**Pop quiz – What was so significant about the release of the iPhone 4S back in October 2011? **Give yourself a pat on the back if you guessed that this was the first handset to successfully introduce the world to a virtual personal assistant. Like something from a sci-fi movie, Siri was a voice-activated computerised intelligence ready to lend a hand (and an ear) with the hassles of everyday life. Fast-forward just nine months, and Siri’s first challenger appeared on the scene in the form of the much acclaimed Google Now.
It may have taken over two years for Microsoft to join the party, but the recent release of Windows 8.1 heralds the arrival of Cortana, the third mobile assistant to demand your attention. Is this too late to compete with the likes of Siri and Google Now? Or will Microsoft’s iteration take the best of both systems to deliver the most accomplished voice-activated software to date? We take a look at the three leading virtual PA’s available, and the best of what they have to offer.
The best of Siri
When Siri first arrived in 2011, it was the butt of numerous jokes regarding its ability to provide companionship for lonely souls the world over. It can address you by name, it appears to have a personality, Apple even hired professional voice actors to ensure that friendly feel. UK Siri, however, features the dulcet tones of Jon Briggs, aka the voice of The Weakest Link, making it a little harder for us to Brits to fall in love with.
Through all its recent updates, personality is still very much the name of the Siri game. Ask a question and get an answer, or even caught up in a whole conversation. Ask Siri to set an alarm or play a song, and watch it willingly oblige. You can even tailor Siri’s responses by requesting a nickname, or letting it know it’s pronounced something wrong. Siri may well turn into your new best friend, but unlike real friends, it’s one you can customise to your own tastes.
The best of Google Now
Comedy character Alan Partridge once said of his long suffering PA, Lynn, “She’s not my wife – she’s my PA. Hard worker, but there’s no affection.” This sums up our relationship with with Google Now – it’s less personal, but more efficient. It won’t remember your name, it speaks much less, and it’s more likely to respond to your question with a list of web results. With Siri recently defecting to Bing as its default however, this leaves Google Now as the main voice of the world’s largest search engine.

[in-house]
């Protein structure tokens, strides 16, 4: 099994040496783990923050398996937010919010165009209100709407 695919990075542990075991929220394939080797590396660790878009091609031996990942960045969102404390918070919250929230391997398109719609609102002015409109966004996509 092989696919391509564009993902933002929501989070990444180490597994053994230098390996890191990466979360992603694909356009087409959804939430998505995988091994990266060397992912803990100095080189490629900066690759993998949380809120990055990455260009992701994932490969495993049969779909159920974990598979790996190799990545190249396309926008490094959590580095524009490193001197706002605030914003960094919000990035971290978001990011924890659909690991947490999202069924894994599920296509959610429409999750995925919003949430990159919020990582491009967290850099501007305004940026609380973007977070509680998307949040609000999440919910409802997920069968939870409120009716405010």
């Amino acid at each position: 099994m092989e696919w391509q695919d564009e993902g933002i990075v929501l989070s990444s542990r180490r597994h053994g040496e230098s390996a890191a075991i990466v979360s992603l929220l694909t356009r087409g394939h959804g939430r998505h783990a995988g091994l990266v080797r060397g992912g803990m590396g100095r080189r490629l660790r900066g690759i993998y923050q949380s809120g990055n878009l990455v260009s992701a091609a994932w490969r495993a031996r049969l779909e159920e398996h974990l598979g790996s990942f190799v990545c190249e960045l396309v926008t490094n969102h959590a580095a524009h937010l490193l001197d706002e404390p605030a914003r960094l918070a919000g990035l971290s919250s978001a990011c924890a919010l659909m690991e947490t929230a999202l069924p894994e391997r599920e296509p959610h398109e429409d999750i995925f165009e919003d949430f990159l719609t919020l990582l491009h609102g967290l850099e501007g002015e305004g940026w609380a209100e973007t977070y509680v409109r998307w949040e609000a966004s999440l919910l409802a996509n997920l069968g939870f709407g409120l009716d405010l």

Unlike the artificial intelligence of Siri, Google Now is more… well… intelligent. Like an attentive assistant standing behind you with a notepad and pen, Google Now remembers where you’ve been and what you’ve searched for. You’ll soon notice suggested articles, details of how far away from home you are with the best travel options to get back, and localised weather, attractions, flights, hotels, and even parking spots. Google Now aims to profile your movements, and answer your next question before you even ask. Whether you see this as invaluable assistance, or tantamount to having your very own cyber-stalker, the main thing that’s clear is that Google Now just wants to help.
The best of Cortana
Terminator, The Matrix, 2001 A Space Odyssey, if there’s one thing that sci-fi has taught us, it’s that artificially intelligent computers will rise up to threaten mankind. The same is true with Microsoft’s video game series Halo, which features a character named Cortana – an artificial intelligence who goes awry. Hopefully this isn’t prophetic of Microsoft’s new software which adopts both the name and voice actress of their iconic character to promote their own voice activated software.
Described by Microsoft as ‘socially intelligent’ Cortana looks to bridge the gap between Siri and Goggle Now.
The personal touches of addressing you by name, responding to questions in a personal manner, and the presence of voice actress Jen Taylor, all suggest that Cortana wants to be both your friend as well as your assistant. Remembering your searches in the style of Google Now, Cortana will inform you of local interests, your upcoming flight times and your distance from home to name just a few examples. Whereas Siri listens to you, and Google Now understands you, Microsoft wants to get to know you.
What does the future hold?
With voice assistance still in its early stages, the potential for the software is an interesting thought to consider. Stephen Hawking recently warned of a future in which Siri achieves world domination, but until then we might as well enjoy the convenience of hands-free web searches.
For the time being, with such a range of virtual assistants to choose from, you may be spoilt for choice. The joys of the software detailed above is in learning their full capabilities, applying their benefits to your daily life, and ensuring you get the full potential from your shiny new piece of tech.